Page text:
Pig Pasture, version 5ish

Wondering what’s going on at Cast Iron? We’re working on a new pasture rotation system!

(I didn’t include all the gates, but they’re there!)

When it’s complete, we’ll have spring and summer pigs rotating through 8 (9, including a week in the loading pasture) pastures with a central hub for food, water, and napping in the shade. The sheep will go through first, for a day or so, to take the juicy green tips off the grass, then the pigs for about 2 weeks, and then either chickens (or TURKEYS!!) to add their nutrient and disrupt the life cycles of any pest insects that remain. And then, blessed rest for the pasture, to allow the incorporation of nutrients, and the growth of green, green grass.

The pastures will include elements of silvopasture. We’ll have sweet chestnuts for pigs to forage in the fall, in a decade when the trees are producing. The front pastures will have a row of raspberries, which makes sense for anyone that has grown raspberries.. Pigs, sheep, and poultry can make sure the raspberry canes stay in their appropriate place, and gleefully gobble up any damaged berries that we pick. We’re going to trial a few small trees in with the raspberries, to see if we can add diversity to the space without causing the raspberries to suffer. We’ll irrigate the pastures with well water, to make sure that we’re growing grass even through the dry summer – we want to make sure the critters all have a lovely sweet pasture to live on, and that we sequester as much carbon as possible in the grass roots.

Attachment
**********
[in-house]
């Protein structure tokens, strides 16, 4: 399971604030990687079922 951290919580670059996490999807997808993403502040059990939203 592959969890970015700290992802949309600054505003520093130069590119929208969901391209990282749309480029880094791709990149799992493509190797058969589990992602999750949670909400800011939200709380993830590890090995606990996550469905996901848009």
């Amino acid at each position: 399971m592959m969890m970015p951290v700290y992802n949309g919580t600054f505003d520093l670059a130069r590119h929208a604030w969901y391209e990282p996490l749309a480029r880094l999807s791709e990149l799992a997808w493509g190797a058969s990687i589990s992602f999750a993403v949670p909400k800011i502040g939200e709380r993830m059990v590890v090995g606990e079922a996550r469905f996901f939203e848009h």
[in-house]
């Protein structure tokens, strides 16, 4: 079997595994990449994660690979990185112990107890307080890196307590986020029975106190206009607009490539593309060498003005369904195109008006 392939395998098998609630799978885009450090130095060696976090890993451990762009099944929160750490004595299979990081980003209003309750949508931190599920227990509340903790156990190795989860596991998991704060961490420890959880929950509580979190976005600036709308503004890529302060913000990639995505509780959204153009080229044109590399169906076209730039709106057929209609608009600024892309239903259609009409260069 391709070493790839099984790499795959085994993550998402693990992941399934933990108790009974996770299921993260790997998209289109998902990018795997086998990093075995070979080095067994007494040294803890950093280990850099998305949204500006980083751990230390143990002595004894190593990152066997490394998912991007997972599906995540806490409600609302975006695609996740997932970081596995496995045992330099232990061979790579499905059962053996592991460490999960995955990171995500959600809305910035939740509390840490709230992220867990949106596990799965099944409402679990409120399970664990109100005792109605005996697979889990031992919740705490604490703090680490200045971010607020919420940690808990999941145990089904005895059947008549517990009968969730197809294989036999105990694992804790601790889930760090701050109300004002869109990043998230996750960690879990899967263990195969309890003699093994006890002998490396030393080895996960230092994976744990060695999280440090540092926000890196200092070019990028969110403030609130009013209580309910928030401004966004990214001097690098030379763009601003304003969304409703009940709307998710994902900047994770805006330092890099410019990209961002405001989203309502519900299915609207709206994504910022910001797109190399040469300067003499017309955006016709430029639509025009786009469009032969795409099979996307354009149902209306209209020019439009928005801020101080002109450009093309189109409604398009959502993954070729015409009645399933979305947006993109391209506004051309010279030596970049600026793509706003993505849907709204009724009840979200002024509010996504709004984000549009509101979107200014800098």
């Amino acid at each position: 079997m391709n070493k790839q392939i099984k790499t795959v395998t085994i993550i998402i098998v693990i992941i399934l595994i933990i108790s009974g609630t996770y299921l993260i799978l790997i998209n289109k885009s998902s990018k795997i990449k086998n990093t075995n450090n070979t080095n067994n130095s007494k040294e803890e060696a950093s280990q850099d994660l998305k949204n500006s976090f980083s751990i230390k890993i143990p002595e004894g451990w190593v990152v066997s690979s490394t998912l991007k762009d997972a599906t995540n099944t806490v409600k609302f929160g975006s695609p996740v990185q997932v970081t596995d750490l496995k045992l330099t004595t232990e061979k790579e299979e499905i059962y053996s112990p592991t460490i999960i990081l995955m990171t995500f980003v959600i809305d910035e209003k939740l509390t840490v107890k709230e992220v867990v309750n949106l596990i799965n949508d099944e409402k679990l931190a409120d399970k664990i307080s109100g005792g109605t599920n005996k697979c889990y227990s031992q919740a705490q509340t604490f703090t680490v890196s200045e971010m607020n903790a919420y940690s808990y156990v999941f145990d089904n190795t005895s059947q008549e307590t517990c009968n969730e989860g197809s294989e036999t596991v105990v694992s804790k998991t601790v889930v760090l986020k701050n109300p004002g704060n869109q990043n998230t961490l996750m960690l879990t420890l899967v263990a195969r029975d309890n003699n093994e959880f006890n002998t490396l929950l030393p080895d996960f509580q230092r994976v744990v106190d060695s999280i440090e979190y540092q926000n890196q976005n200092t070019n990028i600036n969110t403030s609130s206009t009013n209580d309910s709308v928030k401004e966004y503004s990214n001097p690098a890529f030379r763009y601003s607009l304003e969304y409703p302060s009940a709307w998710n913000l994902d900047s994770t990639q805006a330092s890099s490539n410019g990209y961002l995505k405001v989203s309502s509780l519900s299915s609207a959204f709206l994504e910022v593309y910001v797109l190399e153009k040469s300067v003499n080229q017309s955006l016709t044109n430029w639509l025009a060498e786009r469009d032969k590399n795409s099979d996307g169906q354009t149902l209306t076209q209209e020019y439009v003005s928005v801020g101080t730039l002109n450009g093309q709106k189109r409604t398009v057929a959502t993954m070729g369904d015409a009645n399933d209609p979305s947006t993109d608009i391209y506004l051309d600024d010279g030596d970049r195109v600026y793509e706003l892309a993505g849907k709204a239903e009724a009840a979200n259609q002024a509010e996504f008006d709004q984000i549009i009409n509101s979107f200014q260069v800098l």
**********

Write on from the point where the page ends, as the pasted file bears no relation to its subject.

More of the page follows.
It will take us a little bit to get the whole system up and running, but we’ve got a good start!

Our winter pig system is already up and running – we’re looking forward to including those last little pasture divisions, so that we always have something for the pigs to look forward to, and some pasture that is resting. We keep our winter pigs on the well-drained edge of the sandy slope, because while pigs are very clean and tidy creatures if dry space is available to them, they also love to dig and the nature of pasturing pigs during our wet, wet winters causes a lot of mud. We like to keep our winter pigs in a barn beside the sheep, so that they can benefit from the hay that the sheep throw around (profligate wastrels!), and are close to electricity so we can run their water barrel de-icer. The winter pig pasture will have the whole summer to recover, and we are excited to plant some corn and squash in there for them to play with next fall.

Our current pigs are on grass, too, but we are looking forward to a simpler system, that allows the pasture even more rest and has a consistent, easy rotation. Farming, for us at Cast Iron, is always chasing the next best, clever, shiny system, and we expect to learn a lot about what goes well (and what doesn’t!) in this new one.

We’ve got a little bit of pork still available, and more coming in a couple of weeks. Check out what’s currently available here (hint: it’s sausages!!)